Agape: In Search of Universal Love
from the novel, The Lodging for the Rose
Rolf. A. F. Witzsche

Story 3a - Here Begins a New World.
page 233


      Erica explained that her new husband, Kurt Wagner, would not have prevented us from completing our affair, back then.
      "We share our life," she said, "but we don't take up all of each other's time. We allow room for additional joys whenever there is a worthy outlook on the horizon. We have determined to open our hearts to the whole 'garden' of life. We have found that with these additional joys our happiness becomes more diffusive and more secure, and much wider in its perspective as it must necessarily be when the whole 'garden' is feeding it. Being a gardener himself, Kurt understands these things."

      With this having been said, Erica suggested that we should perhaps continue our affair that we cut off so long ago, and let it run to its natural completion, and go on from there. She told me that she had come with a friend to Caracas, by the name of Renate Vogt. She invited me to come to their place for a night or two.
      I replied that I would be honored to do that, but that I first wanted her to meet our clan at Alberto's pub after the day's meeting. I asked her to invite her friend to come along.

      Naturally, the conversation at the pub was at first focused on her speech that morning. This may have been a diversion. I felt that the others really wanted to know how we came to know each other, but since this had already been reflected in her speech, I didn't see a need to add anything.
      "I have come to realize a long time ago," said Erica to Sylvia, "that whatever people focus on when their vision is narrowly confined, is never real. When ones vision is narrow, one sees only a tiny bit of reality. Consequently, ones perception is incomplete, and one's life is incomplete, too. The narrow vision creates in thought mythological perceptions that have nothing to do with the reality underlying human existence."
      She explained to Sylvia that this was in a large part the reason why her first marriage broke up. "Fritz didn't want a human being to share his life with on a platform of enriching one another's existence," she said. "As I told Pete already, Fritz wanted a slave for sex on demand, and sometimes he utilized me as a status symbol that he would show off to his friends, like some trophy that he had won by marrying me."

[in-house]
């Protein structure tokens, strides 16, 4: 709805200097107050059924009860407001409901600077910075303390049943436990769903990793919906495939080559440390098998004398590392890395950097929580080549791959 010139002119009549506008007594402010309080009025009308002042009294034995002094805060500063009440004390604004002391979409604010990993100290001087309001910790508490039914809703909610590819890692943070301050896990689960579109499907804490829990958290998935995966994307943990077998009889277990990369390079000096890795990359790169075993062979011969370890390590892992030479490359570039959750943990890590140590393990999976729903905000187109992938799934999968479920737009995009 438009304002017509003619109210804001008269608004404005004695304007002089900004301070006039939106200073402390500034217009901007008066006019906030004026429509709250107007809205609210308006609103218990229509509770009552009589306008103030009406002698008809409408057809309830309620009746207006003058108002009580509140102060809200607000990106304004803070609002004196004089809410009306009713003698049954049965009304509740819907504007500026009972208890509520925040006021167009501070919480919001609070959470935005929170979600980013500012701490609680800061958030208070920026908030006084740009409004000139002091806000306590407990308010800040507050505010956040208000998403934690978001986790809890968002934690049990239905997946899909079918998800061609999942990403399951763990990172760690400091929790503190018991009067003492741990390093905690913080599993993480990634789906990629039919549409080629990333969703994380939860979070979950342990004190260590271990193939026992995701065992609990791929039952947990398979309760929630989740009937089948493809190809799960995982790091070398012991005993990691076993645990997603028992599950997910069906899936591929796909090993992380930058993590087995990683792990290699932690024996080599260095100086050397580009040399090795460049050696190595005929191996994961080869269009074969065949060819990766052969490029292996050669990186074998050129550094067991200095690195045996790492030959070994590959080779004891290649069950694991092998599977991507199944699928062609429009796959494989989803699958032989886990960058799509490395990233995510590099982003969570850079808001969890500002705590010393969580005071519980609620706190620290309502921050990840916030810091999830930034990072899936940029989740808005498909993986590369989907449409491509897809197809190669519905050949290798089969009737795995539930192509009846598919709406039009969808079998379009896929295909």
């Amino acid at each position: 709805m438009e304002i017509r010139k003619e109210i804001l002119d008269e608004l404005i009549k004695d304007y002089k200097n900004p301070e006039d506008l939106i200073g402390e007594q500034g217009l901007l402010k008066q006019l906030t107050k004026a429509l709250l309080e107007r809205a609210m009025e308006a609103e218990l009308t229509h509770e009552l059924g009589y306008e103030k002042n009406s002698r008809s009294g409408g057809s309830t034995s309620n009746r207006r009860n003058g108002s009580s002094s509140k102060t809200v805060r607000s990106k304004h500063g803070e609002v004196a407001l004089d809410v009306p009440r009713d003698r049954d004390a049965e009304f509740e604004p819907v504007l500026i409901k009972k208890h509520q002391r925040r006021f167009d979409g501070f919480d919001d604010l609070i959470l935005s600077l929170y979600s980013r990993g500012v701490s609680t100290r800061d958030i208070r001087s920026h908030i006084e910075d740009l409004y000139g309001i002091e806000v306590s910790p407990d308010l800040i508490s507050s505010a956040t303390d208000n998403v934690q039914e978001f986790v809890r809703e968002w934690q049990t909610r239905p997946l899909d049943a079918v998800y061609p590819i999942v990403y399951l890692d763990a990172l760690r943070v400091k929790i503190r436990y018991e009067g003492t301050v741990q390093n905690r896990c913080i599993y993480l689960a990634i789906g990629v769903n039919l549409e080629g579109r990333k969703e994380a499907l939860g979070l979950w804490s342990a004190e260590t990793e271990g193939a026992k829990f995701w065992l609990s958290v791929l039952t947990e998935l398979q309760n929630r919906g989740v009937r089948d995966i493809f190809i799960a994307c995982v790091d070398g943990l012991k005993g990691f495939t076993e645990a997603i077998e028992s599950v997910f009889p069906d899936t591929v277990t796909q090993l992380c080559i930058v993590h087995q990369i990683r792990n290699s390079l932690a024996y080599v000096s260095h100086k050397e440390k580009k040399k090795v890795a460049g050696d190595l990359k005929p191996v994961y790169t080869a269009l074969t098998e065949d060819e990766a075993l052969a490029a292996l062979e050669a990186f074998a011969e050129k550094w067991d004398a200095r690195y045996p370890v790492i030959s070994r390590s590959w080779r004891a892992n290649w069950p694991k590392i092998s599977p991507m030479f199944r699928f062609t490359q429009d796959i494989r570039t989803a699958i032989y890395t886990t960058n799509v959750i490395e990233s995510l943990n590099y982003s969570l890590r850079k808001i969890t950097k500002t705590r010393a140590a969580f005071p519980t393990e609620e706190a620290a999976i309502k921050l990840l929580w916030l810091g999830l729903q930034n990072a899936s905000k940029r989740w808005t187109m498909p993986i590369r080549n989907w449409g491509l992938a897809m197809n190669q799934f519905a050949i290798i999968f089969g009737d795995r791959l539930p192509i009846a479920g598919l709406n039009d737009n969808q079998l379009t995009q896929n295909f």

After this she added sadly, "Mostly, Fritz wanted me as someone he could toy around with, who would entertain him. I wasn't even allowed to be glum, or sad. When I was depressed, that made him angry. It was my job to make him happy. The kind of person he wanted exists only in the mythological world. Nobody that I know would ever fit this mold. A real human being isn't a sex slave, a trophy, or an entertaining clown. Fritz wanted some mythological creature which he will never find, unless some actor plays that role for him for a price. Still, I don't blame him. He was the product of the vary narrow vision that has confined the whole of society in so many different ways."
      She explained to Sylvia that Fritz had built his own trap, because whenever a person's mental focus is narrowly confined, that person becomes blind to the world. Such a tragedy renders it quite impossible for a person to escape the mythological trap that is feeding the tragedy, since the true perception of reality is thereby kept out of sight.
      She explained to Sylvia that she recognized that the same happened everywhere, whenever the focus is made extremely narrow by which the world becomes hidden from people's view. In the financial world the mythological object is called speculative profit. She pointed out that in the real world there exists no such thing as a speculative profit. There is speculative stealing, perhaps, but stealing has nothing to do with creating a profit that enriches society.

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 (c) Copyright 1998 - Rolf Witzsche
Published by Cygni Communications Ltd. North Vancouver, Canada